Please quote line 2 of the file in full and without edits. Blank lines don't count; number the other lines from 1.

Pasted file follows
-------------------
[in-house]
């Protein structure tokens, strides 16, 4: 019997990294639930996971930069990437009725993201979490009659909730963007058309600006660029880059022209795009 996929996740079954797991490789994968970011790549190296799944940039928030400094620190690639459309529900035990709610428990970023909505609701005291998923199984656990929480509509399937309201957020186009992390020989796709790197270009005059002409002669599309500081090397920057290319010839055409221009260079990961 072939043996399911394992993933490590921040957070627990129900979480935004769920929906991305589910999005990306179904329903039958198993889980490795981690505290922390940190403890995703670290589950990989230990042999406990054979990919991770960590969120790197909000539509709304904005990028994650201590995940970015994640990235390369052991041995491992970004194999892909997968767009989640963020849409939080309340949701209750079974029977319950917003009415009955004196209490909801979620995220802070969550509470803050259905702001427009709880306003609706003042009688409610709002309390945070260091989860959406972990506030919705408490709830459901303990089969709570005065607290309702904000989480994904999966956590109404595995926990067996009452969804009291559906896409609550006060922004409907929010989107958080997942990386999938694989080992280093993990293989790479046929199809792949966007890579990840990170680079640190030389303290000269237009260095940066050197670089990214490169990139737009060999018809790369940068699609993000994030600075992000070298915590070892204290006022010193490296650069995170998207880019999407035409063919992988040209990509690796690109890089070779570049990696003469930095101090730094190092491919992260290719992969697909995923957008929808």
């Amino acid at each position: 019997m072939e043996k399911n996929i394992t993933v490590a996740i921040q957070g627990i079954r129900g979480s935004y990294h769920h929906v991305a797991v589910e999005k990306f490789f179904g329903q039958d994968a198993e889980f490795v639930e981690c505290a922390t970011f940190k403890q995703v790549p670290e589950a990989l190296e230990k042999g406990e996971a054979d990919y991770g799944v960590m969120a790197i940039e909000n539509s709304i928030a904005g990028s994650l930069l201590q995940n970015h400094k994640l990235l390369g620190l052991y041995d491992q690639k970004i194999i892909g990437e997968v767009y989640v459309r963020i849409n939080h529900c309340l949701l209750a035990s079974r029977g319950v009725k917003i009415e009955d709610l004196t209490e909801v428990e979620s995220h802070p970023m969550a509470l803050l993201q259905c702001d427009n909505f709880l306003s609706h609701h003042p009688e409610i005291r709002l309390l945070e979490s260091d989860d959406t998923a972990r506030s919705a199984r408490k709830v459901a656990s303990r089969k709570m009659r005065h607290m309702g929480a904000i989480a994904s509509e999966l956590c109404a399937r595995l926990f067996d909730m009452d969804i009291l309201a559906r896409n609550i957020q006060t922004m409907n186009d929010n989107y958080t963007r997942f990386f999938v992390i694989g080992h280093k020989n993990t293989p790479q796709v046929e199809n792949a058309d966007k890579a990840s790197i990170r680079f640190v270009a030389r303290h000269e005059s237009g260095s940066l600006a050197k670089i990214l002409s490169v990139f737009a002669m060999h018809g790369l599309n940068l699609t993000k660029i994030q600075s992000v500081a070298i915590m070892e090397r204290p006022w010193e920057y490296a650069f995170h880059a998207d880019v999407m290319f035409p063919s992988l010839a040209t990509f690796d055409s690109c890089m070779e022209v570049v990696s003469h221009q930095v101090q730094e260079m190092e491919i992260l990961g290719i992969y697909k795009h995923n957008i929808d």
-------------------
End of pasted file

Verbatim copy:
């Protein structure tokens, strides 16, 4: 019997990294639930996971930069990437009725993201979490009659909730963007058309600006660029880059022209795009 996929996740079954797991490789994968970011790549190296799944940039928030400094620190690639459309529900035990709610428990970023909505609701005291998923199984656990929480509509399937309201957020186009992390020989796709790197270009005059002409002669599309500081090397920057290319010839055409221009260079990961 072939043996399911394992993933490590921040957070627990129900979480935004769920929906991305589910999005990306179904329903039958198993889980490795981690505290922390940190403890995703670290589950990989230990042999406990054979990919991770960590969120790197909000539509709304904005990028994650201590995940970015994640990235390369052991041995491992970004194999892909997968767009989640963020849409939080309340949701209750079974029977319950917003009415009955004196209490909801979620995220802070969550509470803050259905702001427009709880306003609706003042009688409610709002309390945070260091989860959406972990506030919705408490709830459901303990089969709570005065607290309702904000989480994904999966956590109404595995926990067996009452969804009291559906896409609550006060922004409907929010989107958080997942990386999938694989080992280093993990293989790479046929199809792949966007890579990840990170680079640190030389303290000269237009260095940066050197670089990214490169990139737009060999018809790369940068699609993000994030600075992000070298915590070892204290006022010193490296650069995170998207880019999407035409063919992988040209990509690796690109890089070779570049990696003469930095101090730094190092491919992260290719992969697909995923957008929808």